Black Bear Enduro, Tahuya State Forest, WA

the Eel

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#1
This goes off on Sunday. I'm heading out on Saturday to sign up and do a little jetting ride, then camp out and race Sunday morning. They do 2 riders per minute instead of 4 apparently. About 83 ground miles and over six hours on the bike ! Yikes.

I already ran across a guy who was in TWMC from '85 to '91 who will be there and KTMChick and her friend also (I think she is DRNer). Report and pics to follow. Route sheet attached. Pretty interesting - kinda like a road book.
 

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#3
Nice, looking forward to the report.
 

the Eel

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#4
I'll have a full report tonite but needless to say I've had my ass kicked. I houred out and did not finish. There's lots more to share but it'll have to wait.
 

scar tissue

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#6
How could you hour out? Those pics were all fire roads. :p

Were you doing your own bike maintainence again? :p

Go out next week and get us a better result otherwise I'm not sure if we can keep you on our team. :pissed:


:)







Glad you're getting out there. My next race isn't until December. :(
 

the Eel

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#7
Dude - I am so hammered today. I was so late to the last check that they packed up and left. I had to wait on the highway for directions back to the staging area. It was pretty pathetic.
 

the Eel

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#8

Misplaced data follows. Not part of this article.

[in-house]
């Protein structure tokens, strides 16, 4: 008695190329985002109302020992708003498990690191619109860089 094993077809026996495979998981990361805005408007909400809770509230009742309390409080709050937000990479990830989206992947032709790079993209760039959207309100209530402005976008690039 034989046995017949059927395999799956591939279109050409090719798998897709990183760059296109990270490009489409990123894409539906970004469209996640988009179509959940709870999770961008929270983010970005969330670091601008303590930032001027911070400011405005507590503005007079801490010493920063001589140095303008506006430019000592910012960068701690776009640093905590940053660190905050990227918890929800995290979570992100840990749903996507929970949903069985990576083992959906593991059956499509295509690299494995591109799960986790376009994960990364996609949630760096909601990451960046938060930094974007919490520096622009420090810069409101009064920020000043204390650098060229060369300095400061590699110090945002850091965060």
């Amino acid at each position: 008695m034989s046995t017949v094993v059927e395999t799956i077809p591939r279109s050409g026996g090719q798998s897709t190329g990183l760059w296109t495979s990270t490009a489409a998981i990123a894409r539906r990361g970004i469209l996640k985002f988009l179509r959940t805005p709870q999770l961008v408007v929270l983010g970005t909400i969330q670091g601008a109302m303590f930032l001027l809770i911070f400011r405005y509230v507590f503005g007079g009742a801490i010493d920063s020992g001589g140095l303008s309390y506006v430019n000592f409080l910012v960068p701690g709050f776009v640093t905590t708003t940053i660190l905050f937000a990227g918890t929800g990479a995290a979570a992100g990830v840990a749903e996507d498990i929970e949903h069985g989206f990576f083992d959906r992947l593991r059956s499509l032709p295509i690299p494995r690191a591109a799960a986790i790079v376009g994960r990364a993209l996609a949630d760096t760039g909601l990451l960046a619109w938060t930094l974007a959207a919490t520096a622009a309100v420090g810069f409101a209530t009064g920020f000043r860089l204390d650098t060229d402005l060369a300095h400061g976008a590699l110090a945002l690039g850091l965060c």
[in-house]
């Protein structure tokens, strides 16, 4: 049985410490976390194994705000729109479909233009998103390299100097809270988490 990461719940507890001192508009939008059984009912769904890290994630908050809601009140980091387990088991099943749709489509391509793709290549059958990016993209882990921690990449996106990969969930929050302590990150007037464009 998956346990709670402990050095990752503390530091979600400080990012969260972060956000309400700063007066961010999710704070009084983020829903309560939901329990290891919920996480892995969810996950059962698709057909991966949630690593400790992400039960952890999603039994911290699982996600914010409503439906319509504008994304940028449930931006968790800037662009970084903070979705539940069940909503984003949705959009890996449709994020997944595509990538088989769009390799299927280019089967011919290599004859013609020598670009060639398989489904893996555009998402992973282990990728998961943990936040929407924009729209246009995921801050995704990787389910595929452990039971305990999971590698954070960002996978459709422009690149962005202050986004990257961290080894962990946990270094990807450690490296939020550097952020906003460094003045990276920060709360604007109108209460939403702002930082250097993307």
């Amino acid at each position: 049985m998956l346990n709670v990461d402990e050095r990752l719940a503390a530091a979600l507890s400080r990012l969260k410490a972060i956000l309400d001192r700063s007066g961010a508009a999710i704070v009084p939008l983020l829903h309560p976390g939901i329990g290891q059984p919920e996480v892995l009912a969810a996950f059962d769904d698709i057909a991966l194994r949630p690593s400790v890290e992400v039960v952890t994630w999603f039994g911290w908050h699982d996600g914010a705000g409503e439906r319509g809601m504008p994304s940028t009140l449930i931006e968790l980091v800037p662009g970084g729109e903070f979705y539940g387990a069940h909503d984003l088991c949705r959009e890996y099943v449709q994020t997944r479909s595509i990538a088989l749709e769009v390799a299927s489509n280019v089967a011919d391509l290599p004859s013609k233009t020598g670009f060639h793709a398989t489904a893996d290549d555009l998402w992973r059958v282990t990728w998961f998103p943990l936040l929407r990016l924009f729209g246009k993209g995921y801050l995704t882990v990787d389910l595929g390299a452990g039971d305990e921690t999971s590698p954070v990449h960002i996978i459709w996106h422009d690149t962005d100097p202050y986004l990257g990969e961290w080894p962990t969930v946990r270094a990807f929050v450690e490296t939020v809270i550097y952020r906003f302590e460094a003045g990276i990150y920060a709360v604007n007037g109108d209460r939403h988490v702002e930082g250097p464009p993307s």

Anyway - it was an interesting weekend. I drove out to the riding area Saturday afternoon - the Tahuya State Forest - which is kinda west of Tacoma - closest major town I think is Belfair. The weather was really, really nice - as it has been lately - in the high 50s - no rain. The staging area was pretty full and wasn't real tent camper friendly so I headed up the rode a 1/2 mile or so and went to a campground - Spillman I think it was called. Got a nice elevated spot there - picnic table, fire pit. All free by the way - no camping fee. I set up, made a little fire and had a few IPAs. Wet woods all around - sound of running water close by too and the sound of bikes in the distance. Once done, spun the bike up and down the fireroad a few times to get it sorted out - had to change the needle setting twice before I got it right. Elevation is pretty low in Tahuya - around 500 feet. 3rd clip, 45 pilot, 180 main. Nice. Went back to the staging area for sign up but missed it so back to camp - had little simple dinner of some cold pasta and cold meat. Saw a deer and a fox on the way back. The trails here are mostly loamy with some rocky areas - and big clear cuts where the trails run like a crazy maze over vast open areas surrounded on all sides by the forest. Kinda wet with puddles here and there. During the night I had a really bad dream and woke up startled - and also had to deal with the sounds of the couple camping across from me - use your imagination - reminded me of sharing a dorm room in college. :think: Nature all around me. LOL. Woke up about 6 AM the next morning, ate a little and broke camp, and then over to the staging area for signup. They gave me minute 13. Thanks. I ran into Kiwi's friend Endoquest there - he had driven up from Oregon - and we shot the breeze for a little while while I waited in the soundcheck line. The GG blew 91 DB. This is a pretty small series - probably about 100 people between all the classes. The hosting club, Cascade Family MC, is an enduro club but they also put on the Grizzly Bear Scrambles earlier in the year. They boast Paul Neff, an ISDE veteran and the local fast guy, as one of their current members. They had a good riders meeting and the race stared at 8 AM. Everything was going pretty well for me to this point - programmed, suited up, etc. - when my front fender fell off. Classic. And with 10 minutes before I was supposed to leave. I recently broke my bike down completely - engine out, swingarm off, subframe off - and the fender was the last thing I put back on. I hadn't used any washers and it just slid down over the bolts. :yell: I quickly put washers on two of the four bolts and it was OK - cockeyed, but functional. I made it to the line on time. They do two to a row here to cut down on bottlenecks in the tight stuff. I was with a kid on a KTM 200. I had posted over on thumpertalk about coming out for this and word apparently spread - folks were like, oh so you're the guy from CA, etc. It was cool - they were pretty friendly. Off we go ...